The B.A. or B.S. for admission to P.A. school is not half as demanding as pre-med nor is the GPA requirement and clearly no requirement as demanding as the MCAT. Poor duped patients would assume Physician Associate is another doctor. Patients often aren’t even told anymore what their practitoner title is. Oh, this proliferation of P.A.s is out of control-physicians have to let them independenly practice while they are not really qualified. Just FYI, look at the requirements for a perfusionist-much more demanding.

  • shay

    MDs need to spend more time supporting PAs instead of thinking it is a competition. PAs in no way, shape or form want to take over the job of MDs. Becuase truth be know if most of us wanted to be MDs we would have gone to med school. Whether or not you want to believe this, most PA students are very much qualified to attend medical school and choose not to. NOT EVERYBODY WANTS TO BE A PHYSICIAN, but thanks to Dr. Eugene Stead, M.D. we are able to participate in the health care of the general population. What MDs need to do is stop lumping NPs and PAs into the role of physician assistants and recognize that the two are seperate professions. MDs please spend your time in making sure that DNPs don’t try to usurp you because they are busy saying is equivalent to the MD which we all know is not true. So MDs please support PAs because as a profession we respect your authority and will continue to work under your supervision. However please recognize that the name “assistant” does demean us in the public’s eyes. The AMA and other MDs can suggest a better name if associate rubs you the wrong way. However associate is better because then the PA acronym would not have to change.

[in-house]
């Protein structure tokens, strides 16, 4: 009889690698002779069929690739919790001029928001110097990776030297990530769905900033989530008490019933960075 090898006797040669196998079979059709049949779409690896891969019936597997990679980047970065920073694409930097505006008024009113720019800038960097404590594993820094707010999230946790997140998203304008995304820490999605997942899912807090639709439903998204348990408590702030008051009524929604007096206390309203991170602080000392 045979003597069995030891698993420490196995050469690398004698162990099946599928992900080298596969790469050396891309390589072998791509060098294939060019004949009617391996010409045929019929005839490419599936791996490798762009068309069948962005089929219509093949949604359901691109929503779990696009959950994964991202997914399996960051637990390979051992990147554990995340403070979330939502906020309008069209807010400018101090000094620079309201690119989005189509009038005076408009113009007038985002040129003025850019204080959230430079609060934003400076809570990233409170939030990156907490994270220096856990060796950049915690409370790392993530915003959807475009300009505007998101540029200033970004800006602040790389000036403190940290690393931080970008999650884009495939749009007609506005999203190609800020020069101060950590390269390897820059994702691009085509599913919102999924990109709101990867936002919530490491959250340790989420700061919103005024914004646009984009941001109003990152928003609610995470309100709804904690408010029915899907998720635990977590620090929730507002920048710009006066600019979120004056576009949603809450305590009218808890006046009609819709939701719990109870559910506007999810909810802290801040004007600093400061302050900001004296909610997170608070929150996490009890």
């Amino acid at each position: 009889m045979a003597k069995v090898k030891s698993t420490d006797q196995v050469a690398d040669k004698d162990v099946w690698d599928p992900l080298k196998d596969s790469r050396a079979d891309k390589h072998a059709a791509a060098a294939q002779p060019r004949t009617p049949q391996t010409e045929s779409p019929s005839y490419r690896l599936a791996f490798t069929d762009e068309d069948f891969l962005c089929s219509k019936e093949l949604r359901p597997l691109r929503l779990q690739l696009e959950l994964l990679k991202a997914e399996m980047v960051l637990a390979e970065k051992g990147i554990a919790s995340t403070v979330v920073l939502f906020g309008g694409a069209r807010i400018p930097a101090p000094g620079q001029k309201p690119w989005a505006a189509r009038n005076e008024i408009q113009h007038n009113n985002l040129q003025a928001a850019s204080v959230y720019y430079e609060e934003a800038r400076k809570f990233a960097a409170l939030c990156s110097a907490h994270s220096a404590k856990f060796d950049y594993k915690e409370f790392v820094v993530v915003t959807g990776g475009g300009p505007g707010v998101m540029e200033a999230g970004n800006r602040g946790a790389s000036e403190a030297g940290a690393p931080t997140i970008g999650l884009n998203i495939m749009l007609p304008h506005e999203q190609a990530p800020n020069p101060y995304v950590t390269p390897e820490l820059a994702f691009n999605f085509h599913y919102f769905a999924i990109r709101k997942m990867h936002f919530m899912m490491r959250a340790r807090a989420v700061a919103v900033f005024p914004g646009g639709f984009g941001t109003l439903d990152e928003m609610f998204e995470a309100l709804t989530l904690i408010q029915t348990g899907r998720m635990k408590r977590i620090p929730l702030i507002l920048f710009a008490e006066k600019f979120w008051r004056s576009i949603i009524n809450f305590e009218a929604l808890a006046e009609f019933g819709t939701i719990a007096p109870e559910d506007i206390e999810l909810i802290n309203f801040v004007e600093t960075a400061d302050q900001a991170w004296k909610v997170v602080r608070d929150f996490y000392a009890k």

• shay

    PAs also are required to do 100 hours of CME every two years to keep there board certification and recertification exam every six years. This has been standard in our profession since the beginning.

  • PA with a doctorate

    Heliox – your statement makes no sense whatever. Most “pre-meds” are biology majors who get a BS. Their curriculum is no harder nor any different than any other biology (or chemistry, etc.) majors. No question that the MCAT is a hurdle but it is the same hurdle regardless of your major. Finally, your statement that “physicians have to let them independenly practice while they are not really qualified” is totally divorced from reality. I have taught perfusionists and the requirements are different but not more demanding.

Most Popular